That continued thrust from the first stage keeps the two parts of the ship pressed together. They can’t separate, because the first stage keeps on pushing and won't stop. The first stage keeps pitching, and thrusting, and by now Starship is in a full head over heels tumble. It’s also stopped gaining altitude, somewhere around 37km, and has begun to fall back. The first stage is still burning.
SpaceX lets it keep tumbling until it has fallen about a kilometer, then it finally opens the plastic cover no one wants to open and presses the big red button.
Here’s the TL;DR version of all of the above
- The no-clamps slow throttle-up meant Starship stayed on the pad for a long time, throwing up concrete, rock, and sand all directions, damaging the pad, nearby facilities, and Starship itself.
- By the time it left the pad, that debris had already destroyed three of Starship’s engines and likely damaged valves and systems that would lead to additional engine failures as well as an incorrect fuel mixture.
- Starship was slow to reach every point in the flight plan, suggesting that other engines were not able to throttle up to compensate for the lost engines.
- At what should have been stage separation, either software errors or more smashed hardware kept the main booster firing long after it should have shut down.
- The result was an uncontrolled spin that required Starship to be destroyed.
Why this is 100% Elon Musk’s fault
Starship is the work of hundreds of talented engineers and thousands of employees who put their best into making this thing go. The design is extremely daring, and something of a wonder. The engines are amazing, even if they have demonstrated that reliability is currently lacking. The whole system of construction promises to revolutionize the space industry.
But are two parts that were left out of Starship that absolutely doomed this flight and the decision not to include them falls right with the guy at the end of the first row at “Star Command.”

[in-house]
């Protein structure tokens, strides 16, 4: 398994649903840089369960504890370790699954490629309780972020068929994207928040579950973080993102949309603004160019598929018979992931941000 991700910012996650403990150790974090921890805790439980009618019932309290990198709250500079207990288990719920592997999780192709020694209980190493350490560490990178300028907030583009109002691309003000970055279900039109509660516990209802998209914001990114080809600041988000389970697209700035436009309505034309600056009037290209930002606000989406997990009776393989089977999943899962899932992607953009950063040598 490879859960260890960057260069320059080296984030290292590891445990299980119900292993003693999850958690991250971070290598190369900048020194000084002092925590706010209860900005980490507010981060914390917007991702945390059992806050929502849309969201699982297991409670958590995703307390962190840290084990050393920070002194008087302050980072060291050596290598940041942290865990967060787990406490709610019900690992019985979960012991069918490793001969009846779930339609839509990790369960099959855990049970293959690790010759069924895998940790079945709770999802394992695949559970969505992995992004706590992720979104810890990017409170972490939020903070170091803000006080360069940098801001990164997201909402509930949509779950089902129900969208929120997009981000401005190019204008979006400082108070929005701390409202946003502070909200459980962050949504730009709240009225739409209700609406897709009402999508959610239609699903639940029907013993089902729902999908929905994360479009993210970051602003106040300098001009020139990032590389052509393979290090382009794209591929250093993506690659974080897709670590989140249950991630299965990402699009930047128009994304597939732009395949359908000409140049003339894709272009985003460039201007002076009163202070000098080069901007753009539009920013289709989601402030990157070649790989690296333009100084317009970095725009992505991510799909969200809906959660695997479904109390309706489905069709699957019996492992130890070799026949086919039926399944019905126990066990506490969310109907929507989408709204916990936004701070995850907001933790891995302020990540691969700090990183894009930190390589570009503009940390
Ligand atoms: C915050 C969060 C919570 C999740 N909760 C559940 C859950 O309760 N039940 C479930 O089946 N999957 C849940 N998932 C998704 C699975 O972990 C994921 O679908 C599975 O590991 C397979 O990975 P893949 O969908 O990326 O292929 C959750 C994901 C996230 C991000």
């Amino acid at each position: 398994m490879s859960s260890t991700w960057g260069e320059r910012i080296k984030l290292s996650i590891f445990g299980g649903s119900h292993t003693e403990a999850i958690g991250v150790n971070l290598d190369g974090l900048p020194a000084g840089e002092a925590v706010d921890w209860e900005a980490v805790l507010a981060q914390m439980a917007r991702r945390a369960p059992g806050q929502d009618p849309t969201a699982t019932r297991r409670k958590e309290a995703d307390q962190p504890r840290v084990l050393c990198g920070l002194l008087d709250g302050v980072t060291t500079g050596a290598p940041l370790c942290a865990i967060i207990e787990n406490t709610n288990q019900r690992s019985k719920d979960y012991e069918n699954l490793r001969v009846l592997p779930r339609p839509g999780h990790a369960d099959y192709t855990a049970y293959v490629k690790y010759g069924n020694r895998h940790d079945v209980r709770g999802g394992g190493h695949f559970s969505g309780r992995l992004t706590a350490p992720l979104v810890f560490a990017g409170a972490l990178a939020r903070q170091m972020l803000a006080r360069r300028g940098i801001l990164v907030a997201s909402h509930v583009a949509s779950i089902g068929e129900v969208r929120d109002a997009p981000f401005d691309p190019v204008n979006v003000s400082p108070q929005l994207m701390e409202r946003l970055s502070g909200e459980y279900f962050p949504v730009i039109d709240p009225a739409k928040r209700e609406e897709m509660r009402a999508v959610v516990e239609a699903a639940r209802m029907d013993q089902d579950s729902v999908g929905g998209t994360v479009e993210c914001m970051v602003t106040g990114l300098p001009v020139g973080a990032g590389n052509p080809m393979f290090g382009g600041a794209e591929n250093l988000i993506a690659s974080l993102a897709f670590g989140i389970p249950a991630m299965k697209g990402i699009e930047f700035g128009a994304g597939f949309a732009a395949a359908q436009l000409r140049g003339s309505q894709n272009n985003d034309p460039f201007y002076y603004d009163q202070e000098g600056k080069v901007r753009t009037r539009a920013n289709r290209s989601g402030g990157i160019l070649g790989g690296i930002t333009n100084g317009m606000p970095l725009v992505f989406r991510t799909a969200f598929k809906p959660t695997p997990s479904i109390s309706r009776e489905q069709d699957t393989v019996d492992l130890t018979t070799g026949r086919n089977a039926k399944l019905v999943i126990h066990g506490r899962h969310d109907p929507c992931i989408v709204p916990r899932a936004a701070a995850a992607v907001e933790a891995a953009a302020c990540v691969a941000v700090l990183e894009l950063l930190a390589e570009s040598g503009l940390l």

Those parts were not parts for the rocket. They were parts for the launch pad.
For some reason, Musk became convinced early on that he did not want the launch tower to have:
- A flame-diverter or flame trench to redirect the blast from the booster’s engines
- A water deluge system to dump a massive amount of water around the launch tower during liftoff
The launch facilities at Kennedy have both of these. Even the launch pads used for the much smaller Falcon 9 have both a flame trench and a water deluge. They help to protect not just the launch pad, and the surrounding area, they also help to reduce the noise. Which sounds trivial, but that noise is energy. That’s what broke up the concrete under the Starship Stage Zero, not the fire. That’s what sent car-sized chunks flying in all directions.
A flame diverter and a water deluge would have greatly reduced, or even eliminated, the damage to the area around the pad. They would have prevented the blow back of debris that damaged Starship before it even left the ground. It might have headed off the whole cascade of events that resulted in that button being pressed 4 minutes into the flight.
We don’t have to guess about whose decision it was not to implement these systems, because Musk already said he decided to skip these systems over the recommendations of his engineers. Musk even had a preview of what was going to happen, as past test flights of the upper stage also resulted in significant spalling of concrete structures and damage to at least one of the ships. He just made them try different kinds of concrete.
The parts for a water deluge were actually on site, ready to install, but Musk decided to forego that installation—likely so he could enjoy the pun of launching his super-joint on 4/20. Which was something Musk had joked about doing months ago.
Hopefully he enjoyed the joke, because the EPA and FAA are going to be thinking long and hard before they authorize another flight from Boca Chica. All those engineers, and all those workers, and all their good work, is held hostage to Musk’s whims.
Also a victim of Musk’s decision to leave these vital pieces off the table? The Artemis Program at NASA. Musk has already been awarded the contract to create the first lunar lander for the new program, but that lander is absolutely dependent on Starship. It’s a sure bet that Musk won’t have his part of the program ready on schedule. It’s going to be some time before we even so another test flight.
In the meantime, SpaceX can repair the damage, build a flame diverter, install that deluge system, clean up the software, and ditch the whole “pitch over” means of stage separation for something simpler—like using the second stage engines to push the stages apart with an unignited shot of methane.
See you in 2024, Starship. Maybe.
A thread of images showing some of the destruction on the ground.